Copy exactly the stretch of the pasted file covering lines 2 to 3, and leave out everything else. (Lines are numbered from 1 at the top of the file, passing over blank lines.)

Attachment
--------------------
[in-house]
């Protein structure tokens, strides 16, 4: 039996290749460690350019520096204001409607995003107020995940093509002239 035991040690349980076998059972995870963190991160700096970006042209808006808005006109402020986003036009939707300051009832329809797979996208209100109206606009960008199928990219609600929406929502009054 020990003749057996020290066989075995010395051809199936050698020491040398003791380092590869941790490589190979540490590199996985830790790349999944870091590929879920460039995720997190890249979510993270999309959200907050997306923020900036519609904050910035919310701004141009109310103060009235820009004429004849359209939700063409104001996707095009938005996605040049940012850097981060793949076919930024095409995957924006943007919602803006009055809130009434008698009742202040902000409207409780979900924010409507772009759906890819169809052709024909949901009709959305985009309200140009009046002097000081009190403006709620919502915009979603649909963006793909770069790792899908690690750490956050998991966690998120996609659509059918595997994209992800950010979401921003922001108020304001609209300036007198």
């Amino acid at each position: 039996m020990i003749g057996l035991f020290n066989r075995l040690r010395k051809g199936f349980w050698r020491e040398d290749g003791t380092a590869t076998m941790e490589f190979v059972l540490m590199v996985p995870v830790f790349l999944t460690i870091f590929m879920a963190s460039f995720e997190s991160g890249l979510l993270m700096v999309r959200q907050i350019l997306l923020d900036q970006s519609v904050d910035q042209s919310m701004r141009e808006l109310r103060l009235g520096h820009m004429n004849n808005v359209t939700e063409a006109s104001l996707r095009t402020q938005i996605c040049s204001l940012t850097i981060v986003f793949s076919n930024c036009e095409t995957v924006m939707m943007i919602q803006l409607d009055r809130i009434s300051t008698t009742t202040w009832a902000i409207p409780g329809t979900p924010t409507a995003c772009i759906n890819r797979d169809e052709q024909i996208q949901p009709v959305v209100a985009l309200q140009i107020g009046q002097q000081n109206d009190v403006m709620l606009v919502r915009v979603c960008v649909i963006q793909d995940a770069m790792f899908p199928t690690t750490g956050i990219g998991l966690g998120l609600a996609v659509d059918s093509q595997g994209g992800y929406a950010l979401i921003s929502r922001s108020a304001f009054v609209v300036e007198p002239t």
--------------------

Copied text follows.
């Protein structure tokens, strides 16, 4: 039996290749460690350019520096204001409607995003107020995940093509002239 035991040690349980076998059972995870963190991160700096970006042209808006808005006109402020986003036009939707300051009832329809797979996208209100109206606009960008199928990219609600929406929502009054 020990003749057996020290066989075995010395051809199936050698020491040398003791380092590869941790490589190979540490590199996985830790790349999944870091590929879920460039995720997190890249979510993270999309959200907050997306923020900036519609904050910035919310701004141009109310103060009235820009004429004849359209939700063409104001996707095009938005996605040049940012850097981060793949076919930024095409995957924006943007919602803006009055809130009434008698009742202040902000409207409780979900924010409507772009759906890819169809052709024909949901009709959305985009309200140009009046002097000081009190403006709620919502915009979603649909963006793909770069790792899908690690750490956050998991966690998120996609659509059918595997994209992800950010979401921003922001108020304001609209300036007198």
């Amino acid at each position: 039996m020990i003749g057996l035991f020290n066989r075995l040690r010395k051809g199936f349980w050698r020491e040398d290749g003791t380092a590869t076998m941790e490589f190979v059972l540490m590199v996985p995870v830790f790349l999944t460690i870091f590929m879920a963190s460039f995720e997190s991160g890249l979510l993270m700096v999309r959200q907050i350019l997306l923020d900036q970006s519609v904050d910035q042209s919310m701004r141009e808006l109310r103060l009235g520096h820009m004429n004849n808005v359209t939700e063409a006109s104001l996707r095009t402020q938005i996605c040049s204001l940012t850097i981060v986003f793949s076919n930024c036009e095409t995957v924006m939707m943007i919602q803006l409607d009055r809130i009434s300051t008698t009742t202040w009832a902000i409207p409780g329809t979900p924010t409507a995003c772009i759906n890819r797979d169809e052709q024909i996208q949901p009709v959305v209100a985009l309200q140009i107020g009046q002097q000081n109206d009190v403006m709620l606009v919502r915009v979603c960008v649909i963006q793909d995940a770069m790792f899908p199928t690690t750490g956050i990219g998991l966690g998120l609600a996609v659509d059918s093509q595997g994209g992800y929406a950010l979401i921003s929502r922001s108020a304001f009054v609209v300036e007198p002239t």